In 1971, Victoria University students marched to the US embassy in Wellington with a banner of 28 stick figures representing the number of New Zealanders killed in the war. During a 28-hour vigil, they ticked off one figure each hour. Such strategies maximised publicity and were adopted by other protest movements, including the feminist and Māori-sovereignty movements in the 1970s and 1980s.
In 1975 a group of Māori led by kuia (female elder) Whina Cooper organised a hīkoi (march) from Northland to Parliament to protest about the continuing alienation of Māori land. Marchers stayed in marae along the route, and in Wellington they filled Parliament grounds. In the same year, the government set up the Waitangi Tribunal to investigate Crown breaches of the Treaty of Waitangi and their detrimental effects on Māori.
Until the 1980s street marches were largely the preserve of the political left. But in March 1981 about 50,000 people joined an anti-union march down Auckland’s Queen Street. The ‘Kiwis Care’ march was organised by Tania Harris, a 22-year-old sales representative. Ticker tape flew from shop windows and a stereo shop blasted the national anthem. Some people openly wept.
Harris had tapped into public anger over a series of strikes that had stopped international flights, sailings of Cook Strait ferries, and beer deliveries. Many people believed unions wielded too much power and were wrecking the country. Anger had been on display the day before, when up to 4,000 striking unionists marched the same route. Fist-waving shoppers and businessmen had booed, hissed and abused the strikers, calling them ‘traitors to New Zealand’ and demanding they ‘get back to work’.1
A few months later the South African Springbok rugby team toured New Zealand. People who opposed South Africa’s apartheid regime pledged to stop it. Chanting slogans like, ‘One, two, three, four, we don’t want your racist tour’, they marched to rugby grounds to hinder spectators getting to games. Tour supporters organised their own marches, with placards bearing slogans like, ‘Support the tour, punch a demonstrator’.2
Graeme Frederick was outside Eden Park on the day of the third test when police charged protesters: ‘I saw indiscriminate violence of incandescent intensity. I saw people lying on the ground with policemen standing over them, wielding batons like sledgehammers; I saw people kicked and trampled on; I saw three teenage women chased down a driveway and struck with batons. I saw people, including myself, rendered motionless by terror.’3
In the middle were the police, who increasingly attacked protesters to maintain control, with bloody results. Protesters responded by wearing motorcycle helmets and carrying home-made shields. At the last rugby test on 12 September, three protest marches converged on Auckland’s Eden Park. The game went ahead but ‘all hell broke loose’4 as protesters waged running street battles with police. Bruises and cuts soon healed, but the emotional wounds and the rift in New Zealand society lasted longer.
There were few large workers’ marches until the late 1980s. Economic reforms introduced by a Labour government – known as ‘Rogernomics’ after Minister of Finance Roger Douglas – led to a new wave of protest marches from the mid-1980s. Farmers protested against the removal of agricultural subsidies, workers protested against the loss of jobs and conditions, and the closure of post offices brought whole communities out in protest. The Labour government took no notice, nor did its National successor. In 1991 new legislation (the Employment Contracts Act) severely curtailed union power. Labour restored some union power in the early 2000s, by which time unions had moved away from street marches as a protest strategy.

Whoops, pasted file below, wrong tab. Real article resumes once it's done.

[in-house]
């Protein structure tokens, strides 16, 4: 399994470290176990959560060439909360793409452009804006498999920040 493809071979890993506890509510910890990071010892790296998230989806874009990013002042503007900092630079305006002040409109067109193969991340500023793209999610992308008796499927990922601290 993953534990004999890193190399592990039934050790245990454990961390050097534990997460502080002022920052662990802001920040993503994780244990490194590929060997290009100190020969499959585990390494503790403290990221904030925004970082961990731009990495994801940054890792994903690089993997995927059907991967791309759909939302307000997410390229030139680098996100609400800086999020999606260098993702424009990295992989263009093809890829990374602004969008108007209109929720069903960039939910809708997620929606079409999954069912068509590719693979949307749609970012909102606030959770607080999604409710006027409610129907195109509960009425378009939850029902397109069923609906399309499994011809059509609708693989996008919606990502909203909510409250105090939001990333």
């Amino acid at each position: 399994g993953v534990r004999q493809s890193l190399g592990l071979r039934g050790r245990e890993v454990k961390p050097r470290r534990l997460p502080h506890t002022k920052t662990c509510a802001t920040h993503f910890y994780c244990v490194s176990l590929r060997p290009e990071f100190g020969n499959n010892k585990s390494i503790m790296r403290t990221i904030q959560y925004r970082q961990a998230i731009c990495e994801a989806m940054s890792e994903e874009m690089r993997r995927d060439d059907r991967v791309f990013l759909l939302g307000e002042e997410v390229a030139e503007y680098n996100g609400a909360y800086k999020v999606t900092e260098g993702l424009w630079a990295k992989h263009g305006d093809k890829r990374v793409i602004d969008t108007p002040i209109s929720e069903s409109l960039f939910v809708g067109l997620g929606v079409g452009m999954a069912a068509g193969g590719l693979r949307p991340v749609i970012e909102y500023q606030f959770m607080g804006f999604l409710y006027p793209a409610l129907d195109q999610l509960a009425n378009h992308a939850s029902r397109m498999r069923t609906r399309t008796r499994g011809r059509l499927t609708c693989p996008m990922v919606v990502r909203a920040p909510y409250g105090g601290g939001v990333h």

In 1990, a group from the Unemployed Workers’ Union stormed and briefly occupied the boardroom of the Business Roundtable in Wellington. They believed the organisation’s successful promotion of free-market policies had contributed to high levels of unemployment. Others mounted a noisy protest outside the building, partly blocking the street for three hours.
Anti-globalisation movements organised marches in Auckland to protest against meetings of the Asian Development Bank in 1995 and APEC (Asia–Pacific Economic Co-operation) in 1999. Scuffles with police made headlines.
In 2004 thousands of Māori marched to Parliament to oppose the Foreshore and Seabed Bill, protesting against the loss of a traditional right to land and resources.
March organisers are always looking at new ways to generate publicity – particularly television coverage. One development in the 2000s was the use of T-shirts with slogans, worn by marchers to provide a procession with a strong brand identity.
Underlying the Destiny march was an apprehension that society was eroding conservative values. These were reflected in the march. It was led by men – women and children trailed behind – and only men spoke at the rally. This personified the church’s belief that women should be submissive to men in family and public life. (Feminists had marched along the same streets demanding equal rights with men 30 years before.)
This was pioneered by the fundamentalist Destiny church in a 2004 protest march to Parliament against the Civil Union Bill, which was to give legal recognition to gay relationships. All marchers wore black T-shirts emblazoned with the slogan ‘Enough is enough’, which they chanted while punching the air. The uniform dress and regimented lines of marchers gave the procession a paramilitary feel. Still, the size and discipline of the march generated substantial publicity in the media and on the internet, where bloggers debated its meaning. Since then, other marches have also used T-shirts to promote their messages.
In the late 2010s and early 2020s, New Zealand secondary students became part of a worldwide movement inspired by young Swedish activist Greta Thunberg. Thanks to the time zone, marches and rallies in New Zealand cities were usually the first in the world.
Clarke, Alison Jane. ‘Feasts and fasts: holidays, religion and ethnicity in 19th century Otago’. PhD thesis, University of Otago, 2003.
Locke, Elsie. Peace people: a history of peace activities in New Zealand. Christchurch: Hazard Press, 1992.
Phillips, Jock. Royal summer: the visit of Queen Elizabeth II and Prince Philip to New Zealand, 1953–54. Wellington: Historical Branch, Dept. of Internal Affairs; Daphne Brasell Associates, 1993.
Scott, Dick. 151 days: the great waterfront lockout and supporting strikes, February 15–July 15, 1951. Auckland: Reed, 1991 (originally published 1952).